THE BACKGROUND IN POPULATION
IMMIGRATION AND THE SUPPLY OF LABOR
1. Increase and Distribution of the Population of the United States . The phenomenal increase in the population of the United States has been accomplished by both immigration and a natural surplus of births over deaths in the native population. Although territorial expansion has accompanied this increase of population, there is a serious problem of congestion in the older industrial sections of our country.
When independence was achieved the total population of the original thirteen states numbered a scant 3,000,000. At the present time the population of continental United States is well over 110,000,000. It would seem that our population has doubled within every generation of 25 or 30 years. The census figures are as follows.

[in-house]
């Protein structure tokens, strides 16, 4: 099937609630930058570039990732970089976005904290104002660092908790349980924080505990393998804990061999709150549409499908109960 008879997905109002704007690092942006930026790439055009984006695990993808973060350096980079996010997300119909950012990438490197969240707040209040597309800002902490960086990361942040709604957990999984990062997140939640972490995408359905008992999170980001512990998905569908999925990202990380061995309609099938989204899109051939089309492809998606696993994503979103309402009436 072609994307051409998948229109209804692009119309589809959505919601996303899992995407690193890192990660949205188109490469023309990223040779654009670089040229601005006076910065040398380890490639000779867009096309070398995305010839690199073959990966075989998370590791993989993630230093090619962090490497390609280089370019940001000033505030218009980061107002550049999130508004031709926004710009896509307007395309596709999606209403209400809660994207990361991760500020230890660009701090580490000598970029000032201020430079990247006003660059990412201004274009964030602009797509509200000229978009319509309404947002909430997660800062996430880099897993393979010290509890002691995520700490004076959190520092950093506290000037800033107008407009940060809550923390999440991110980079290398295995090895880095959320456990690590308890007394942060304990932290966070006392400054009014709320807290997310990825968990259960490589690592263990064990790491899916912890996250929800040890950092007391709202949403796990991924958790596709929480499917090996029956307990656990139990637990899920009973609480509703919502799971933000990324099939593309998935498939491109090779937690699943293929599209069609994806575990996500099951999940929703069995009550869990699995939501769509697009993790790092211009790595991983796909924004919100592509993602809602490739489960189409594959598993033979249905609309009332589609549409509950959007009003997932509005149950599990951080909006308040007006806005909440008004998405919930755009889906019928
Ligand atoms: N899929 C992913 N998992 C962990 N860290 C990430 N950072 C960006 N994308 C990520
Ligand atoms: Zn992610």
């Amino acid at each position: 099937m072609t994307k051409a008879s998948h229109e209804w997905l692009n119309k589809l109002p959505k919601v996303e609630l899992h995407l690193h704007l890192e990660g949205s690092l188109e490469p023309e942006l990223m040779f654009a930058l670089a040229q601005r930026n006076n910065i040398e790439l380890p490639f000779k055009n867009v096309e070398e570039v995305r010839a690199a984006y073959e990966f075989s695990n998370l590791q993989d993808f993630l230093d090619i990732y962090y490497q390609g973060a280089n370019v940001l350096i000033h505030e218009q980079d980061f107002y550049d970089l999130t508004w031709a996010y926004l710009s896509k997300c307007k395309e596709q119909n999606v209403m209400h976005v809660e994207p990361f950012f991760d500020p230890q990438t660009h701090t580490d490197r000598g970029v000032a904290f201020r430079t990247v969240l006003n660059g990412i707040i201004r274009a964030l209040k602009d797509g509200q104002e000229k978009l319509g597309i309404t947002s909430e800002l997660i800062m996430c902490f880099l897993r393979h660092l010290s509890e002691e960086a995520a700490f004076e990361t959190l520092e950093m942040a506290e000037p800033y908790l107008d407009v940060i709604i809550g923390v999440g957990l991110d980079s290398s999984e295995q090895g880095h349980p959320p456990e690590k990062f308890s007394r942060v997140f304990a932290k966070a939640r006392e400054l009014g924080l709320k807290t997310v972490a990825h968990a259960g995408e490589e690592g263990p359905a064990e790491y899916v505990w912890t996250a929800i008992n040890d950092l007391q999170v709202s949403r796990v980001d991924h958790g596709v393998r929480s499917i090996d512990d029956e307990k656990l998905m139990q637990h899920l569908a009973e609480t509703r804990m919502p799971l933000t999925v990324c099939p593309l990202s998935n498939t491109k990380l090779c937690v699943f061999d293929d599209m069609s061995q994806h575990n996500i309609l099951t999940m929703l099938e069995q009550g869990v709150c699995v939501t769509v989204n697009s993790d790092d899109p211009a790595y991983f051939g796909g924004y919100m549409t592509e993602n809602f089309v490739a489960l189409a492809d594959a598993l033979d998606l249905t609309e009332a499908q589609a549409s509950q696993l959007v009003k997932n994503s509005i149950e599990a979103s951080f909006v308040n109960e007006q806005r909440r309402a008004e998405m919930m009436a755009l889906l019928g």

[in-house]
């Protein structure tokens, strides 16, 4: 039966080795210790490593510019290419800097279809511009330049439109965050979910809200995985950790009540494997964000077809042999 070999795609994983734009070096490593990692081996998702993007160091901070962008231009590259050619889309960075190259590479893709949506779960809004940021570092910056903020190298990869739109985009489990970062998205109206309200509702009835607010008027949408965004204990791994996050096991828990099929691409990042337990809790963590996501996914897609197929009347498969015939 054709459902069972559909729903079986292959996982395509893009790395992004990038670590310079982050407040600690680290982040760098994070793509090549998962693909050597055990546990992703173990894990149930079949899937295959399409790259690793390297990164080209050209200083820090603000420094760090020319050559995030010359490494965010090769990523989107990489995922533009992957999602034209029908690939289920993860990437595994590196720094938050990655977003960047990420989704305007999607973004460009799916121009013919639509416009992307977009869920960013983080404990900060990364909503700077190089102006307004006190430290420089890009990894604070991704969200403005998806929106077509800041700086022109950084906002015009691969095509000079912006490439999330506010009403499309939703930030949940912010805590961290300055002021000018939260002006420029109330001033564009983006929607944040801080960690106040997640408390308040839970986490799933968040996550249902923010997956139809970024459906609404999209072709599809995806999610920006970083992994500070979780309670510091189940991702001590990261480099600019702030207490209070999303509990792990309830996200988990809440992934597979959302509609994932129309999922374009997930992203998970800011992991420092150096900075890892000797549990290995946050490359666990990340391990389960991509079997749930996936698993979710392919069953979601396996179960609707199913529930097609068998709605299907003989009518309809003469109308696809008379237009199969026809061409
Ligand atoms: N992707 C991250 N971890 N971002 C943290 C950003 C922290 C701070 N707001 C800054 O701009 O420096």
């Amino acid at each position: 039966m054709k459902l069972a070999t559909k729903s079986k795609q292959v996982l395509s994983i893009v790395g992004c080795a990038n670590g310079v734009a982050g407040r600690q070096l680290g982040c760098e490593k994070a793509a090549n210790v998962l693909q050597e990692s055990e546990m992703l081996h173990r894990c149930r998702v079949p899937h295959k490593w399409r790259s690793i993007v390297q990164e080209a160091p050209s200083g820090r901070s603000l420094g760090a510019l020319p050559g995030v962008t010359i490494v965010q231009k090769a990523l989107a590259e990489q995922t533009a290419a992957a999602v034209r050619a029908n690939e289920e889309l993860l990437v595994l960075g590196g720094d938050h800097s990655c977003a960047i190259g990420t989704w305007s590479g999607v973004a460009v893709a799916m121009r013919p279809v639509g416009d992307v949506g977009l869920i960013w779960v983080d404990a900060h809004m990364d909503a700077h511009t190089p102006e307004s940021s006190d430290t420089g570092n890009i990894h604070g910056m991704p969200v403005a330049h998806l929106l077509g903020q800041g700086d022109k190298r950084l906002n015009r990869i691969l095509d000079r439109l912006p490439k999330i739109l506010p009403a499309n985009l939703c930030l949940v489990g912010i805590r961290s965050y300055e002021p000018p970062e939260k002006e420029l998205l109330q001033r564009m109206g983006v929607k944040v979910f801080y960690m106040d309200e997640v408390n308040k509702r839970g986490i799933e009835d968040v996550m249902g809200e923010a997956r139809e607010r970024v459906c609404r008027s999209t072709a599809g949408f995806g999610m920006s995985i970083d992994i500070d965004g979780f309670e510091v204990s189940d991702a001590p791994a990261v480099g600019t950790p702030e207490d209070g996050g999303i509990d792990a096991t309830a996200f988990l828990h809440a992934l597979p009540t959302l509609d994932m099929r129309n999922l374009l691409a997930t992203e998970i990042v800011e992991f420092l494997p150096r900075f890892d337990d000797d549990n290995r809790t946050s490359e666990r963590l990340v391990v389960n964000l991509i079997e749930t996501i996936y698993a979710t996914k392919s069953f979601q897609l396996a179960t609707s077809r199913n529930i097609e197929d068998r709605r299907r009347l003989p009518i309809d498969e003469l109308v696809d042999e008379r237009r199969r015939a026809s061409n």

|The Federal Census Bureau's estimate, July 1, 1928.|
As compared with Europe and Asia, America is still sparsely populated. Before the World War, for illustration, Germany was ten times as densely populated as the United States. The average density of population for this country, as a whole, is slightly over 30 people per square mile. The center of population has moved gradually westward through Maryland, West Virginia, and Indiana.
The average density of population, however, is as misleading as the average length of life. Portions of our great West are very sparsely settled, for the immigrant tide tends to congest in our eastern and central industrial states. At the present time a trifle over half our entire population live in cities of 2,500 or more. Indeed, more than 5 per cent of all the people of the United States reside within greater New York City.
2. Composition of Our Population . -- About nine-tenths of the population of the United States are Caucasions. The census for 1920 showed